Movie Review - Nymphomaniac: Volume I

Shia LaBeouf (left) and Stacy Martin
in "Nymphomaniac: Vol. I"
Charlotte Gainsbourg plays Joe, a woman who is a sex addict. She tells her life story and sexual experiences to Seligman, played by Stellan Skarsgård. Seligman is a cultured yet reclusive man. He's the opposite of a sex addict. He's asexual. He's a 60-year-old virgin in fact. Joe tells him her story and experiences in a series of chapters.

Written and directed by Lars Von Trier (Dancer in the Dark and Melancholia), the film operates like episodic television. Joe tells the story of her relationship with her parents, how she lost her virginity and her first sexual adventures. Joe tells the story of the man whose love she returned and the story of the man whose love she didn't return. She tells the story of her father's loss and she tells the story of how the indications of her addiction arise.

In Joe's stories, Stacy Martin plays Joe, as her younger self. Von Trier frequently cuts back to Gainsbourg's version of Joe telling the stories and conversing with Seligman about related issues. Honestly, I could have done without those scenes. Gainsbourg and Skarsgård in a room provide the framework, but I think the movie would have been better if Von Trier ditched the framework and had Martin be the only version of Joe that we see.

I'm still not sure sex addiction is a real thing, but I think Von Trier's film makes a better case than Steve McQueen's Shame. The argument for her sex addiction doesn't really come to play until Nymphomaniac: Volume II. This film more or less lays the groundwork for that argument. It doesn't do much to indicate Joe's sexuality is a problem. At least, it doesn't do so in a way that we would perceive as such, if she were a man. I suppose if that's all it was, then the movie would be sexist.

If the film is sexist, it's so in the way that Von Trier depicts Joe's relationship with her parents. Joe's father is played by Christian Slater and her relationship with him is very warm and loving and comforting. Joe's relationship with her mother is very non-existent if not antagonistic. In fact, in narration, Joe calls her mother a "cold bitch." It's supposed to set up Joe's being able to better relate with men than women, but it seems like a too simplistic, Freudian setup.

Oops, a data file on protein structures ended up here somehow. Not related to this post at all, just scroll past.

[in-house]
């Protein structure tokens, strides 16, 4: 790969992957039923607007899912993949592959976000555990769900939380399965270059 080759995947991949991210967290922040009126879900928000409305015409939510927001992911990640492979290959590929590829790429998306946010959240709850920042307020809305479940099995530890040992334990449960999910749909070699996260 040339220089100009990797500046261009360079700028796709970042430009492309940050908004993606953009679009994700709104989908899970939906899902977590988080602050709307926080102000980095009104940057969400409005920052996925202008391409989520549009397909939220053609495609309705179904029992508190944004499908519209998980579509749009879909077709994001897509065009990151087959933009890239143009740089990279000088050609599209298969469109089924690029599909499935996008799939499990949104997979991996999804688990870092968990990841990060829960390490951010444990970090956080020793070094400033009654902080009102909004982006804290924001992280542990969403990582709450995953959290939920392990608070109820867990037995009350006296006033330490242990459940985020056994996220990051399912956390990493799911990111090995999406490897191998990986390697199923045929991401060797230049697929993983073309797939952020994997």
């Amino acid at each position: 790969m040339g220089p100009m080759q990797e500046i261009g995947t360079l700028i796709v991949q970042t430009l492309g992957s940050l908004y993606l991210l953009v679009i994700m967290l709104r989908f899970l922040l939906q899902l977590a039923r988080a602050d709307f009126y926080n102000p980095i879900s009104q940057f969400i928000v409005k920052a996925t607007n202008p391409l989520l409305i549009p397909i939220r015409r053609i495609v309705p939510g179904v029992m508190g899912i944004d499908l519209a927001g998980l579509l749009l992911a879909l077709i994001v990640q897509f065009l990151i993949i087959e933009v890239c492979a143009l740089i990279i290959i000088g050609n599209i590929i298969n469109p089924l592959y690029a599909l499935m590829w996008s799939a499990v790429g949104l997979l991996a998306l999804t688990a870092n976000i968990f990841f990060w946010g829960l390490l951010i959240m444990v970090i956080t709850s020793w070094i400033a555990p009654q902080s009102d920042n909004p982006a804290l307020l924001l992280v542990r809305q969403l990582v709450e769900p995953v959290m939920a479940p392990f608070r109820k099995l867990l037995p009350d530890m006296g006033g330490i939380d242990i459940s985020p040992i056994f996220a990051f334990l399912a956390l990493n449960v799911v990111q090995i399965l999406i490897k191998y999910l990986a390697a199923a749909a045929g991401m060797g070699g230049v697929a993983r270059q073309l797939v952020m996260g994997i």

Shia LaBeouf (Transformers and Lawless) plays Jerôme, the boy who takes Joe's virginity. Putting aside LaBeouf's horrible British accent, some of his charm and sex appeal do soak through the screen, but the back-and-forth between Joe and Jerôme felt contrived. In Von Trier's defense, this might be purposeful, but Joe seems to be into him and than not. She seems to have no feeling or regard for him at all and then all of a sudden she loves him. I don't get the yo-yo effect early on.

Joe eventually lands on the side of being in love him. She explains it as being taken with his careless elegance and strong hands, but it's a wonder why she never appears to fall in love with anyone else. Von Trier could be trying to make a statement about losing one's virginity, particularly for women. Perhaps, despite Joe's burgeoning sex addiction, she still can't forget or let go of her first.

Some of the groundwork that Von Trier puts down that builds Joe's sex addiction is the fact of her lack of empathy or sympathy all in service to her sexual behavior. This is exemplified in Chapter 3 when Joe introduces us to Mrs. H, played by Uma Thurman (Pulp Fiction and Kill Bill, Vol. 1). Many critics have said it already, but H is for hilarious because Thurman steals the show creating the most comedic moment in a non-comedy.

Further groundwork to Joe's sex addiction is how she uses sex as a coping mechanism to deal with her father's hospitalized decline. Further groundwork comes in Chapter 5, which shows how she can't be satiated and how she's scheduling a half-dozen or more sexual partners a day.

It's also interesting how Joe studies men. It comes in how she talks about them. She talks about them in almost a poetic way, particularly in her descriptions of Jerôme. Later, in Chapter 5, she describes men in behavioral ways, comparing them to animals. She never, for example, talks about their bodies and their looks. The one exception is a slideshow of close-up shots of penises, which is done so coldly and clinically that it makes one wonder if she has any appreciation for the male form at all.

Five Stars out of Five.
Not Rated but contains graphic sexuality and full frontal nudity.
Running Time: 1 hr. and 57 mins.


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